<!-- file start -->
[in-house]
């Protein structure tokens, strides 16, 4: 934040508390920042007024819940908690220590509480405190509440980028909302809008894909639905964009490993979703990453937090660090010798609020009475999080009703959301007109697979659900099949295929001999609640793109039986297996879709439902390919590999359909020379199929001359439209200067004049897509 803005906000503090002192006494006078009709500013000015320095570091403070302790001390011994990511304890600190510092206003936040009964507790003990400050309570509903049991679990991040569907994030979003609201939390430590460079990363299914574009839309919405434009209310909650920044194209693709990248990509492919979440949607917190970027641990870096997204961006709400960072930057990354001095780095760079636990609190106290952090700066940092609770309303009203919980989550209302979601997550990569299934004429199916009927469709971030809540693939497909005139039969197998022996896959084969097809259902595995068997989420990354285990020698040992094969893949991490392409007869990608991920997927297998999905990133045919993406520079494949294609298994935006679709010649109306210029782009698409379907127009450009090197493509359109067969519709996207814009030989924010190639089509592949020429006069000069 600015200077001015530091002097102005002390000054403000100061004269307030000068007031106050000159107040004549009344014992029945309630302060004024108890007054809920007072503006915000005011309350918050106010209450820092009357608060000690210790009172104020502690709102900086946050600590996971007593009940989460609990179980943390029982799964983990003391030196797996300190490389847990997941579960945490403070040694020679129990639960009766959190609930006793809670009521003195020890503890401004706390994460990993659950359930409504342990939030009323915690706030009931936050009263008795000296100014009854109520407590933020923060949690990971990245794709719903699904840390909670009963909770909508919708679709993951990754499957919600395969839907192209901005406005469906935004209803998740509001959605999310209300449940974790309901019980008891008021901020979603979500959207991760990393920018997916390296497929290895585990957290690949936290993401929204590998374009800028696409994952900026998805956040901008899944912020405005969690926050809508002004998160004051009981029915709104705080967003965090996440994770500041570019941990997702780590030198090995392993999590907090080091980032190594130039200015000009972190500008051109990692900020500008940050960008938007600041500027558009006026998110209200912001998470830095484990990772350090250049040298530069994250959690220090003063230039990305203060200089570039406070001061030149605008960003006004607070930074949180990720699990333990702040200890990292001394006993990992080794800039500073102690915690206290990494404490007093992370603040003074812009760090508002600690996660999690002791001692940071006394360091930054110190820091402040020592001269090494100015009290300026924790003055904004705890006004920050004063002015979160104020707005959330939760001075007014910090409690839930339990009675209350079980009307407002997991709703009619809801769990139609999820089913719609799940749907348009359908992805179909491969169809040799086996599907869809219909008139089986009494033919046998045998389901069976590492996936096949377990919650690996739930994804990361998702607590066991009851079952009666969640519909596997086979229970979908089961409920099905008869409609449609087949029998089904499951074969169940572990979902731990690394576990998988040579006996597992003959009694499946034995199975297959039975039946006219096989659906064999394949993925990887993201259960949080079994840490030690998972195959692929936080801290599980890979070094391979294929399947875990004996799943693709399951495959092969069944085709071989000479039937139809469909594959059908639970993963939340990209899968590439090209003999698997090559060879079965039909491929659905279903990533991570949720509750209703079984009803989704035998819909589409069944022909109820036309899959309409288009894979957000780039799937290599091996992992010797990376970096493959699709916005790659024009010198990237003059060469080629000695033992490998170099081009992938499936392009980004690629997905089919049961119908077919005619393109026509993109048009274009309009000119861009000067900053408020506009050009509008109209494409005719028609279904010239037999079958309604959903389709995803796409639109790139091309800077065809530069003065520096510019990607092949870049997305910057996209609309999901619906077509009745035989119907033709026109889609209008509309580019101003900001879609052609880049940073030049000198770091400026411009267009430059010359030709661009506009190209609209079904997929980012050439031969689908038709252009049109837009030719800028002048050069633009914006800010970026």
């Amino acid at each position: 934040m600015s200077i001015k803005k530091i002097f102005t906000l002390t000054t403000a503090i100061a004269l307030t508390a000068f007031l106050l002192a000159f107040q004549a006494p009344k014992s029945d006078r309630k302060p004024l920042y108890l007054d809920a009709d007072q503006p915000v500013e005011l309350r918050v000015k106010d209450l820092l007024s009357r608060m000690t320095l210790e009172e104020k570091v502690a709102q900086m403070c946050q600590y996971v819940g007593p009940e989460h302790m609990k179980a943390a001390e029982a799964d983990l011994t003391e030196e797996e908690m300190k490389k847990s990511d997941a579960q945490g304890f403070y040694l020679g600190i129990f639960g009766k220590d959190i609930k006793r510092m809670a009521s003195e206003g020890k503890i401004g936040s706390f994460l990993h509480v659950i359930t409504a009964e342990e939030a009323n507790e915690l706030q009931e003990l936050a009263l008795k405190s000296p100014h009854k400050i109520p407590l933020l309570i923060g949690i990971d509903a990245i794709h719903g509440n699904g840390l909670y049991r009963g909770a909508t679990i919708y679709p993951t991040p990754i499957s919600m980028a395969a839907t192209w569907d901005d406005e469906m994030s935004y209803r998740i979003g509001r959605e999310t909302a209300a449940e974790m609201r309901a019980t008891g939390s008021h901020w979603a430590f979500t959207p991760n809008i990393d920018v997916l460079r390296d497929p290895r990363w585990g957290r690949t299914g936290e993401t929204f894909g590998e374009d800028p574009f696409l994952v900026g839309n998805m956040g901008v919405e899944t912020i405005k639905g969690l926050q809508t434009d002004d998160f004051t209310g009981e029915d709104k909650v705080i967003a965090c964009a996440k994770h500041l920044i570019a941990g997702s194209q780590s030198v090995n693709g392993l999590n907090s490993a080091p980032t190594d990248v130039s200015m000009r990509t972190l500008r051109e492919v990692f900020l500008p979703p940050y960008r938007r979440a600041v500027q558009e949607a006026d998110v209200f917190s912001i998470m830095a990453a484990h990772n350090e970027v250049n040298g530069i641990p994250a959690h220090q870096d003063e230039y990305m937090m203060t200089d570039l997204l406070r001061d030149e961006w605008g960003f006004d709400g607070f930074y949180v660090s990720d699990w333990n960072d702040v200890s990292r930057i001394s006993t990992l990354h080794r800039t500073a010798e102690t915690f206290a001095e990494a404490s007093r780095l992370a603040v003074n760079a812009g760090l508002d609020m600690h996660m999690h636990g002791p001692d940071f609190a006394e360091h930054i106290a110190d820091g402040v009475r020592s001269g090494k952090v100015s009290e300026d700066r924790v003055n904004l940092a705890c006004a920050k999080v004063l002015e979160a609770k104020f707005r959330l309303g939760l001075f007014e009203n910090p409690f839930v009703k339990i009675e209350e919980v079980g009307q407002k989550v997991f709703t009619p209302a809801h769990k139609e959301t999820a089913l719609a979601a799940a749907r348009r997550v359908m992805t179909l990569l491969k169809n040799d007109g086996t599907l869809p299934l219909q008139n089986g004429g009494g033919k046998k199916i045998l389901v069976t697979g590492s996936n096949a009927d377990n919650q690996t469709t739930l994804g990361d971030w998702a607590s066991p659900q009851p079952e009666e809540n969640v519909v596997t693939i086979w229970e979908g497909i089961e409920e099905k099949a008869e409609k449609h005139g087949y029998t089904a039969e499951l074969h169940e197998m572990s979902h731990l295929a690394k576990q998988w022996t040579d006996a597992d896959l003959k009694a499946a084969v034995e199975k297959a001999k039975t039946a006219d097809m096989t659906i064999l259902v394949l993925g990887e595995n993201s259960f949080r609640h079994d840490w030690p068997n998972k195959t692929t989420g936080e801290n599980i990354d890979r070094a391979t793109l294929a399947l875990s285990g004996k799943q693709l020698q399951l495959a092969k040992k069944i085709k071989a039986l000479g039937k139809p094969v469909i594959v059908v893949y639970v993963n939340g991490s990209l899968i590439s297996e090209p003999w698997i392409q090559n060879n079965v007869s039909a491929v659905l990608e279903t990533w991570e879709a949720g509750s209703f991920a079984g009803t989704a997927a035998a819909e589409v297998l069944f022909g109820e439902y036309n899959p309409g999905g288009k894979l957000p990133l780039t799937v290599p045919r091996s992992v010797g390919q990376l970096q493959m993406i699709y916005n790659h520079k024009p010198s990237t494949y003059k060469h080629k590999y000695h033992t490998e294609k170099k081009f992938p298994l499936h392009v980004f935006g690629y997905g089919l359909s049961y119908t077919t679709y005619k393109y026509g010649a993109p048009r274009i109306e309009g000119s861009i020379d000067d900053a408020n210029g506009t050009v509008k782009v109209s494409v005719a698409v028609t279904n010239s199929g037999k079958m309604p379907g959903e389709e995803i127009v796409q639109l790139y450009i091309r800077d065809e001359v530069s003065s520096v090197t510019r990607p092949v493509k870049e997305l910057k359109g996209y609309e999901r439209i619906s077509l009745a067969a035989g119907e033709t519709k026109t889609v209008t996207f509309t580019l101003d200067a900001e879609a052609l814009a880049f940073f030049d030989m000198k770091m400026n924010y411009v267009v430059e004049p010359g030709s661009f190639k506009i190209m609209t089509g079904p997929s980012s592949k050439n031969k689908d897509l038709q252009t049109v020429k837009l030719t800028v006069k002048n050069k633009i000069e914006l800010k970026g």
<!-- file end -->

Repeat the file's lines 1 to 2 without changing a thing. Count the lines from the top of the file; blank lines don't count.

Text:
[in-house]
């Protein structure tokens, strides 16, 4: 934040508390920042007024819940908690220590509480405190509440980028909302809008894909639905964009490993979703990453937090660090010798609020009475999080009703959301007109697979659900099949295929001999609640793109039986297996879709439902390919590999359909020379199929001359439209200067004049897509 803005906000503090002192006494006078009709500013000015320095570091403070302790001390011994990511304890600190510092206003936040009964507790003990400050309570509903049991679990991040569907994030979003609201939390430590460079990363299914574009839309919405434009209310909650920044194209693709990248990509492919979440949607917190970027641990870096997204961006709400960072930057990354001095780095760079636990609190106290952090700066940092609770309303009203919980989550209302979601997550990569299934004429199916009927469709971030809540693939497909005139039969197998022996896959084969097809259902595995068997989420990354285990020698040992094969893949991490392409007869990608991920997927297998999905990133045919993406520079494949294609298994935006679709010649109306210029782009698409379907127009450009090197493509359109067969519709996207814009030989924010190639089509592949020429006069000069 600015200077001015530091002097102005002390000054403000100061004269307030000068007031106050000159107040004549009344014992029945309630302060004024108890007054809920007072503006915000005011309350918050106010209450820092009357608060000690210790009172104020502690709102900086946050600590996971007593009940989460609990179980943390029982799964983990003391030196797996300190490389847990997941579960945490403070040694020679129990639960009766959190609930006793809670009521003195020890503890401004706390994460990993659950359930409504342990939030009323915690706030009931936050009263008795000296100014009854109520407590933020923060949690990971990245794709719903699904840390909670009963909770909508919708679709993951990754499957919600395969839907192209901005406005469906935004209803998740509001959605999310209300449940974790309901019980008891008021901020979603979500959207991760990393920018997916390296497929290895585990957290690949936290993401929204590998374009800028696409994952900026998805956040901008899944912020405005969690926050809508002004998160004051009981029915709104705080967003965090996440994770500041570019941990997702780590030198090995392993999590907090080091980032190594130039200015000009972190500008051109990692900020500008940050960008938007600041500027558009006026998110209200912001998470830095484990990772350090250049040298530069994250959690220090003063230039990305203060200089570039406070001061030149605008960003006004607070930074949180990720699990333990702040200890990292001394006993990992080794800039500073102690915690206290990494404490007093992370603040003074812009760090508002600690996660999690002791001692940071006394360091930054110190820091402040020592001269090494100015009290300026924790003055904004705890006004920050004063002015979160104020707005959330939760001075007014910090409690839930339990009675209350079980009307407002997991709703009619809801769990139609999820089913719609799940749907348009359908992805179909491969169809040799086996599907869809219909008139089986009494033919046998045998389901069976590492996936096949377990919650690996739930994804990361998702607590066991009851079952009666969640519909596997086979229970979908089961409920099905008869409609449609087949029998089904499951074969169940572990979902731990690394576990998988040579006996597992003959009694499946034995199975297959039975039946006219096989659906064999394949993925990887993201259960949080079994840490030690998972195959692929936080801290599980890979070094391979294929399947875990004996799943693709399951495959092969069944085709071989000479039937139809469909594959059908639970993963939340990209899968590439090209003999698997090559060879079965039909491929659905279903990533991570949720509750209703079984009803989704035998819909589409069944022909109820036309899959309409288009894979957000780039799937290599091996992992010797990376970096493959699709916005790659024009010198990237003059060469080629000695033992490998170099081009992938499936392009980004690629997905089919049961119908077919005619393109026509993109048009274009309009000119861009000067900053408020506009050009509008109209494409005719028609279904010239037999079958309604959903389709995803796409639109790139091309800077065809530069003065520096510019990607092949870049997305910057996209609309999901619906077509009745035989119907033709026109889609209008509309580019101003900001879609052609880049940073030049000198770091400026411009267009430059010359030709661009506009190209609209079904997929980012050439031969689908038709252009049109837009030719800028002048050069633009914006800010970026």